中文版  
 
Home
News
International exchange
Research
Database
Publication
Museum
Forum
About IA CASS
 
News
New discoveries
Academic activities

Introduction
Administration
Academic departments
Archaeologists
Graduate education
Research center of Ancient Civilization
Conservation and research center of cultural heritage
MORE
Resource & Links
Universities
Museums
Digital museums
Research institutes
Other resources
Archaeological web sites in the world
MORE
HomeNewsAcademic activities
The ancient army that's still growing
From:China Daily  Writer:  Date:2014-11-04

Warriors in Pit 1 at the Qin Shi Huang Mausoleum Museum in Xi'an, Shaanxi province. After 40 years of careful and extensive excavation, archaelogists are still discovering new figures, and more facts about one of China's premier historical sites are coming to light. 


Henry Kissinger, former US secretary of state, during his visit to the museum in June last year. He previously visited in 1979, 1985, 1987 and 2008.
 
As China celebrates 40 years since the Terracotta Warriors were unearthed, recent developments have deepened the mystique 
 
In the eyes of Gang Gang, a 13-year-old with autism from the northwestern Chinese city of Xi'an, his hometown's most recognized symbols, the Terracotta Warriors of the Qin Dynasty (221-206 BC) army, are not just the monochrome sandy yellow figures visible to most observers. 
 
"He stared at what lay in front of his eyes in a way a 3-year-old would at a new toy. That lasted a few seconds, before he ran forward, pressed himself against the railing that separated him from the soldiers in the pit and stretched out an arm," says Ma Lingzhi, a museum guide who watched the youngster's first encounter with the 2,000-year-old clay-based figures. 
 
"He didn't say much, but he must have a miraculous vision of his muted dolls," she says. "When asked to paint a soldier at the end of the tour, he painted a figure in a rainbow of colors on the sheet of paper." 
 
Gang Gang was among 169 students from a local special needs school who toured the World Heritage site on Oct 15. "The accompanying parents were overwhelmed by the students' excitement. That's something they rarely see," Ma says. 
 
"In the case of that child, what he conjured up is actually not so far from the reality," Ma says, referring to the fact that the famous martial figures were originally covered by layers of dazzling colors. 
 
"It sounds unbelievable, but when one's life path intersects with that of the warriors, something unexpected is destined to happen," Ma says. 
 
Yang Zhifa, a local farm worker who, by pure chance, allowed the first rays of light to strike the underground army for millennia, would agree with Ma's assertion. 
 
As he and two other villagers were digging a well on a chilly spring day 40 years ago, the then 36-year-old Yang's spade bounced off the head of a buried warrior. Today, the hoe he wielded on that fateful day is framed and hanging proudly on the wall of his sitting room.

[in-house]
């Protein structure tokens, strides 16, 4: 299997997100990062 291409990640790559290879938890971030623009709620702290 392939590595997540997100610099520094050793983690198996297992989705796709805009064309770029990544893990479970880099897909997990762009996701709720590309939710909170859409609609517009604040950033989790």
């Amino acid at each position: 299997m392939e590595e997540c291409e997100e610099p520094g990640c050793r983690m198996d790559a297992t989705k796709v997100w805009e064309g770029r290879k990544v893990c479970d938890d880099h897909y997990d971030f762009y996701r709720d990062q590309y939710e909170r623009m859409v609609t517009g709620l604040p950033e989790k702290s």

The army was assembled for Ying Zheng, also known as Qin Shi Huang, or "The First Emperor of the Qin Dynasty". Upon ascending the throne at the age of 13, the boy emperor immediately embarked on a seemingly unstoppable quest for greatness both in this world and the next. 
 
By the time he died, about 210 BC at the age of 50, he had united China and standardized the national writing system, as well as the units of currency and measurement. He was also responsible for the construction of some of the first sections of the Great Wall, and a fabled sunken mausoleum, buried under a huge mound of earth, whose ground plan is believed to have been an accurate depiction of China and included rivers of flowing mercury. Understandably, the emperor deployed a formidable underground army to safeguard his magnificent tomb. 
 
The warriors were the final piece of a jigsaw. More than 700,000 laborers worked for 38 years to complete the task, and somehow appropriately its end sounded the death knell of an empire many thought undefeatable. The Qin Dynasty collapsed a mere four years after Ying Zheng's death. 
 
"If the completion of the Terracotta Army although, some say it was never completed, can be seen as the beginning of the end for the empire, then its discovery was indeed the end of the beginning for us," says Xia Yin, a conservationist with the Qin Shi Huang Mausoleum Museum. 
 
"What our ancestors spent three decades building will take us forever to decipher." 
 
In Pit 1, the largest of the four pits that house the terracotta troops, soldiers are lined up in battle formation across an area the size of two football fields. The soldiers stand on well-baked pottery bricks sturdy enough to sustain the figures, which weigh an average of 200 kilos each. A wooden ceiling that once sheltered the warriors rotted away hundreds of years ago, along with the large beams that supported it and the rammed earth that was laid on top. 
 
"All the wooden sections have been reduced to dust by the grind of time, but sometimes absence is felt more acutely than presence," says Pan Ying, 28, a museum guide, pointing to impressions left in the earth by the wheels of long-gone wooden chariots, and the undulating earth that avalanched into the pit when the rafters gave way, completely covering many of the terracotta figures. 
 
The museum has restored and displayed about 1,200 of the estimated 6,000 warriors in Pit 1. But the mystery surrounding the army has been deepened, not lessened, by the artifacts that have been unveiled, Pan says. 
 
"Artistry is by no means compromised by scale. If you zoom in on the individual soldiers, you'll see each one has distinct facial features and expressions," Pan says. The craftsmen who made the warriors are believed to have modeled the figures on one another, to ensure uniqueness. The details even extend to the locks of hair, fingernails, palm lines, and the soles of their sandals, whose dimpled patterns appear remarkably similar to those seen on the soles of modern sports shoes. 
 
Rather than displaying a ferocious streak, collectively the soldiers appear to be in a trance, the contemplative ecstasy in which a conquering army finds itself on the eve of a decisive battle. 
 
From a warrior's flared nostrils and tightened lips, to a horse's raised ears and wind-parted mane, everything points to an impending fate. 
 
Today the scene is nothing like it was in the first few years of research that followed that 1974 spring. "One discovery led to another. We felt both thrilled and ill prepared," says Yuan Zhongyi, the leader of the site's first archaeological team, comprising 10 members, who is known as "the father of the Terracotta Warriors".